Statutory provisions mandating quoting of Permanent Account Number of deductees in tax deduction at source statements exist since 2001.
The department feels that the non-quoting of PANs by deductees is creating problems in the processing of returns of income and in granting credit for tax deducted at source, leading to delays in issue of refunds.
In order to strengthen the PAN mechanism Section 206AA was introduced by Finance Act (No.2) 2009. This section provides that any person whose receipts are subject to deduction of tax at source shall be required to mandatorily quote his PAN to the person responsible for deducting TDS.
In case the deductee fails to intimate the PAN to the deductor, then the deductor shall be required to deduct TDS at following rates:
1. Rates prescribed in the Income-tax Act or in the Finance Act, OR
2. At the rate of 20 per cent
Whichever is higher.
In other words, if the person fails to intimate the PAN to the deductor, TDS will be at a minimum rate of 20 per cent.
These provisions will come into force from April 1, 2010.
The above provisions will be applicable to all assesses. The intent of the legislature is clear from the Memorandum to the Finance Bill, which specifically provides that these provisions will also apply to the NON-RESIDENTS.
The aforesaid legal position has again been reiterated by CBDT through its Press Note dated 20th January, 2010 which states: "A new provision relating to tax deduction at source under the Income Tax Act 1961 will become applicable with effect from 1st April, 2010.
Tax at higher of the prescribed rate or 20 per cent will be deducted on all transactions liable to TDS, where the Permanent Account Number of the deductee is not available.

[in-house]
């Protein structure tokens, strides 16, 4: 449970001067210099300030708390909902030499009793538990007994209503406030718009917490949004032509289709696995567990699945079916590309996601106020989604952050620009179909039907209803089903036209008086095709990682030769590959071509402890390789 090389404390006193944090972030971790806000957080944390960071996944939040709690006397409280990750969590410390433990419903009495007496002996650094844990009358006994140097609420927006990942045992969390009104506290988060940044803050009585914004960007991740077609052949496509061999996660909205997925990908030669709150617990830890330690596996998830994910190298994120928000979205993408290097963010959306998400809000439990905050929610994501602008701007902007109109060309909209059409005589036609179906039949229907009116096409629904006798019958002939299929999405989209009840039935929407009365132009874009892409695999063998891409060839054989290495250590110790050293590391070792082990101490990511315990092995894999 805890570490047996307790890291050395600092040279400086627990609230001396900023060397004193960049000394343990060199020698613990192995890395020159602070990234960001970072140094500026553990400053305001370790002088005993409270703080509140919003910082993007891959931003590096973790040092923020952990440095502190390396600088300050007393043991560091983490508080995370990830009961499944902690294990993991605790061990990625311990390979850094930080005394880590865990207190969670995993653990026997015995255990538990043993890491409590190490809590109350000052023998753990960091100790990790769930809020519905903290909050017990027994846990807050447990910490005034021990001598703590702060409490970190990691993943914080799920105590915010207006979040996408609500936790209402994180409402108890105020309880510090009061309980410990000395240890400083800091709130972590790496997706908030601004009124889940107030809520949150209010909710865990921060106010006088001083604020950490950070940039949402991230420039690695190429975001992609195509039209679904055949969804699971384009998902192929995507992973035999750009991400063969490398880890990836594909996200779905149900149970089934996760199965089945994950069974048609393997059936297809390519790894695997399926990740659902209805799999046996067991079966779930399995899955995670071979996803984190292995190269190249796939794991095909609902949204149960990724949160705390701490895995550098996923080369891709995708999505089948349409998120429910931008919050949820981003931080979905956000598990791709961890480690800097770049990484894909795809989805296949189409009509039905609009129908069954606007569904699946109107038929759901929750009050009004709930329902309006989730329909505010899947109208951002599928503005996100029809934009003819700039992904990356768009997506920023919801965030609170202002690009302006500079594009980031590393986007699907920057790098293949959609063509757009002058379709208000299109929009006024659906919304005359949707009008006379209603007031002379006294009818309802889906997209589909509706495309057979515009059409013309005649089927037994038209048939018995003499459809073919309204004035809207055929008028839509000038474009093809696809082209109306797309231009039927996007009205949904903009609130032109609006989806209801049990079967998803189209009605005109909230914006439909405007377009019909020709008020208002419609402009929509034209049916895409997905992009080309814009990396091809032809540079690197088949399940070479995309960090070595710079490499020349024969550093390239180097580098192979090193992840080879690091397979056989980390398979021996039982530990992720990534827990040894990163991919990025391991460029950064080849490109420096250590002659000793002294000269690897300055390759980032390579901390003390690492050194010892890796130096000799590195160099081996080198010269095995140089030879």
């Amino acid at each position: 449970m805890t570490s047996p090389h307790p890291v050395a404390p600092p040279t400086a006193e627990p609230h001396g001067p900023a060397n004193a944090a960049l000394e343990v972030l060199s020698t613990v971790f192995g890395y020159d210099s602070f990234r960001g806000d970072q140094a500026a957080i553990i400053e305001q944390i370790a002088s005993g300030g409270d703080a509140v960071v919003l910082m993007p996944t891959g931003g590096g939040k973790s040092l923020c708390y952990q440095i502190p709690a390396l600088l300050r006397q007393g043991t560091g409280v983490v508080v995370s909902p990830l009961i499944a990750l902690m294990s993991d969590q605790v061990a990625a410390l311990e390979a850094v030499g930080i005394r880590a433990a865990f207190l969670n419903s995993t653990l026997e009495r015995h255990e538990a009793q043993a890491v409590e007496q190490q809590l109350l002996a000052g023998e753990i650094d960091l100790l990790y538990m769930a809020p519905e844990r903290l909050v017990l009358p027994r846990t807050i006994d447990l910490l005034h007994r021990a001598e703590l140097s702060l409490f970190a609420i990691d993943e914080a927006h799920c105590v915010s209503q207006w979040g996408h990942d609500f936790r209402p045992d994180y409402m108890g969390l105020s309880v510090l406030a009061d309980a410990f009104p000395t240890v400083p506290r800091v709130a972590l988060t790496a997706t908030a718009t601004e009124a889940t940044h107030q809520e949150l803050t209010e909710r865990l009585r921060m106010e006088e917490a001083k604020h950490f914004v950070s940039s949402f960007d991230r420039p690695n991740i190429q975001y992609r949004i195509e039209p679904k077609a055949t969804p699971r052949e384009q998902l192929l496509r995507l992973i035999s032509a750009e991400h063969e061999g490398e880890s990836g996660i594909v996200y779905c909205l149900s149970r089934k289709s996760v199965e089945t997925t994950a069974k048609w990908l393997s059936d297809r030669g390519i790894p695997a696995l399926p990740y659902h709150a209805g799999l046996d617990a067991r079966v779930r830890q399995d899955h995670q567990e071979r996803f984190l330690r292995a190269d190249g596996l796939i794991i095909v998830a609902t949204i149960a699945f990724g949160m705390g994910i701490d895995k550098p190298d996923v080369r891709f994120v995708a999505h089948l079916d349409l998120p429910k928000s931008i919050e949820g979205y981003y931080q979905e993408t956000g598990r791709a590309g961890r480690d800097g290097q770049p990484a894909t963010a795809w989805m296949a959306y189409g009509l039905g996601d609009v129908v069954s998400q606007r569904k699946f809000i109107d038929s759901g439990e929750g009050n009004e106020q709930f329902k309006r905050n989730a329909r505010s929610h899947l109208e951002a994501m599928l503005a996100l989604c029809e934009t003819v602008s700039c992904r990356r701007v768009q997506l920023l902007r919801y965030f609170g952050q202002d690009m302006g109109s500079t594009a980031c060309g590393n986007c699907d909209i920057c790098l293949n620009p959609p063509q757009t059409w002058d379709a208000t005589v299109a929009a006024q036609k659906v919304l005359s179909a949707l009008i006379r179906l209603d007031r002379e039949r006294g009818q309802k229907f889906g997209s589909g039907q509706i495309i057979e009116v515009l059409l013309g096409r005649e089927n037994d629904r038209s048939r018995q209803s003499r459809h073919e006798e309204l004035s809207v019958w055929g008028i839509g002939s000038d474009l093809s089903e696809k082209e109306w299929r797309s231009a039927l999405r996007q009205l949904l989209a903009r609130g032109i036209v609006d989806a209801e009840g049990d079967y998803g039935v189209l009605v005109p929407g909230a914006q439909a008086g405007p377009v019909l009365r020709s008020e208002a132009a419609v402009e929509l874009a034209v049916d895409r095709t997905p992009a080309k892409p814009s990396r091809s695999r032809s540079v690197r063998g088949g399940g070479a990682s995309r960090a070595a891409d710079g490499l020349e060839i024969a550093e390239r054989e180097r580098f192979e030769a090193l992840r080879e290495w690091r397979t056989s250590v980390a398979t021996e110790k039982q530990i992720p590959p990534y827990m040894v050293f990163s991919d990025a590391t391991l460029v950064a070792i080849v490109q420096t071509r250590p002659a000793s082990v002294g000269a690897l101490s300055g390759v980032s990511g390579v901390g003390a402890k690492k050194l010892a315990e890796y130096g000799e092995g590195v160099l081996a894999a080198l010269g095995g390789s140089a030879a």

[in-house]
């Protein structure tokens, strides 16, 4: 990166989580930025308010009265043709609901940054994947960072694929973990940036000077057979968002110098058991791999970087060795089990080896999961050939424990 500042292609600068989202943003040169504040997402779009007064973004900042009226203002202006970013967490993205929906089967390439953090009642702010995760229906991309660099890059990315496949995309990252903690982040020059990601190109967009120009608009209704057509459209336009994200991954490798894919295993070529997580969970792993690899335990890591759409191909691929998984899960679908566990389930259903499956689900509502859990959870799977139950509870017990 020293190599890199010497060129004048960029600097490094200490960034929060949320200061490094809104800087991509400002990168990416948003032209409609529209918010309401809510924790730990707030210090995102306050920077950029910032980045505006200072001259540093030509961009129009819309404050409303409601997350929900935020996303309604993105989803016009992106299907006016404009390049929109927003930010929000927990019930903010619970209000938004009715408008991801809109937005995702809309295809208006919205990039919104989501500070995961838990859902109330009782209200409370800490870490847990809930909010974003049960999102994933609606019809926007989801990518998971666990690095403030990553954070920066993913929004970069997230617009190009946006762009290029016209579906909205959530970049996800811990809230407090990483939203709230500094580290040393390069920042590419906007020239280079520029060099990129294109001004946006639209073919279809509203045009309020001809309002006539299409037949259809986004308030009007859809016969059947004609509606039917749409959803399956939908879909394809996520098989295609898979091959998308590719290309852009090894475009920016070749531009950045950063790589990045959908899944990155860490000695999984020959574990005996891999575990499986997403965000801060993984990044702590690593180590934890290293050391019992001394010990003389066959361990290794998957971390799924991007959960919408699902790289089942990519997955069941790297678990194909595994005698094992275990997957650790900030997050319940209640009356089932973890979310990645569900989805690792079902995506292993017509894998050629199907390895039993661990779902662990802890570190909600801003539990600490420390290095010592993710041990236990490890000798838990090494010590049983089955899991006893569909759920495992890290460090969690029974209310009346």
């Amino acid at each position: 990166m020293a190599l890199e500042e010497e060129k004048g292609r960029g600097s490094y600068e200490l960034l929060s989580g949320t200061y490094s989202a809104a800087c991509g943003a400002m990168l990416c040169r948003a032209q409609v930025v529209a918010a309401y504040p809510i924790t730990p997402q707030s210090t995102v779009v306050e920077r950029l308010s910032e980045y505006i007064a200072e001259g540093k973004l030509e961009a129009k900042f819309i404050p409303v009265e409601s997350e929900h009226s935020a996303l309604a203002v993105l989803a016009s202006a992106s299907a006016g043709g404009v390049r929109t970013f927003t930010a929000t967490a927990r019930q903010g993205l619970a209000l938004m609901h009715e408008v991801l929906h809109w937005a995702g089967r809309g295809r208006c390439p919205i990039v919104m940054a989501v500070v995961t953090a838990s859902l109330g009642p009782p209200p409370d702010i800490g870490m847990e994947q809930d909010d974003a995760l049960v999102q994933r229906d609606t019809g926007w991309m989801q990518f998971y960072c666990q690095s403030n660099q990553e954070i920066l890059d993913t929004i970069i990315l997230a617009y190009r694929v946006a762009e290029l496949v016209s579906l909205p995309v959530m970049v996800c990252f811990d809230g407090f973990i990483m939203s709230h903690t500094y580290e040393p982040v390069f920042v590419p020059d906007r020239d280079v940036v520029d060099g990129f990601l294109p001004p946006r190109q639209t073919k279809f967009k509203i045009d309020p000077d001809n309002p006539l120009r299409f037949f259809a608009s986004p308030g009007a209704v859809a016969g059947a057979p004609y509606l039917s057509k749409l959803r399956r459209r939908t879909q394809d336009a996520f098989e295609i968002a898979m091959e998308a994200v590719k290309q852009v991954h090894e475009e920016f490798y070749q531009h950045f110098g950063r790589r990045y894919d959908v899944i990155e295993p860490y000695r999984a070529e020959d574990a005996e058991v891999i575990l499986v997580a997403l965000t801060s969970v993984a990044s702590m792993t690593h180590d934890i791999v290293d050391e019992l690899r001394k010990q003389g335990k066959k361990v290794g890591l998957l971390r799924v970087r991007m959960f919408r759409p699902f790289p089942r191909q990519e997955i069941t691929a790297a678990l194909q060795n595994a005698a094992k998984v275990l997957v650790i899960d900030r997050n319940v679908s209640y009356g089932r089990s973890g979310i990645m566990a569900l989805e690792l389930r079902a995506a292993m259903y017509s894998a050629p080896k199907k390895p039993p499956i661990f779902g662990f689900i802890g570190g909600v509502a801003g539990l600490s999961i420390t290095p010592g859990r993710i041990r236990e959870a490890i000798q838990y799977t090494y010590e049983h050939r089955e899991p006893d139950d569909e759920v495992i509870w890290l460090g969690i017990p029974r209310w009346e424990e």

The law will also apply to all non-residents in respect of payments/remittances liable to TDS.
As per the new provisions, certificate for deduction at lower rate or no deduction shall not be given by the assessing officer under section 197, or declaration by deductee under section 197A for non-deduction of TDS on payments shall not be valid, unless the application bears PAN of the applicant/deductee".
The issue is particularly important to non-residents because in most of the cases their income is taxable @10 per cent while in the absence of PAN, tax will be deducted @20 per cent.
The problem may be looked at from another angle. Taxability of non-residents in India is subject to the provisions contained in the Double Taxation Avoidance Agreement entered into by government of India with other countries.
After introduction of Section 206AA, a question arises whether the tax required to be withheld will be as per the rate mentioned in the DTAA or as per Section 206AA?
In this respect, the decision of the Hon'ble Bombay High Court in the case of CIT vs Siemens Aktiongesellschaft, [310 ITR 320] is worth consideration.
In the said case, it was held that by an unilateral amendment in the domestic law, it is not possible to tax income which otherwise was not subject to tax under the tax treaty.
Since Section 206AA has been inserted by a unilateral amendment, it cannot override the rates prescribed in the tax treaty.
Nevertheless, there is a possibility that after section 206AA comes into force, i.e. w.e.f. 01.04.2010, the income of non-residents could be subjected to higher rate of TDS @20 per cent if PAN is not available.
In such cases, in order to claim refund of excess TDS deposited, the non-residents will have to file their return of income in India.
This will be a cumbersome procedure.
The procedure for obtaining PAN is simple, inexpensive and quick. Non-residents can apply through the local embassy / consulate of India.
Applications can also be filed, paid for or tracked online through the Internet.
Non-residents are advised to obtain Permanent Account Number (PAN) before receiving any income from India.
Author is a Sr. Partner in S S Kothari Mehta & Co.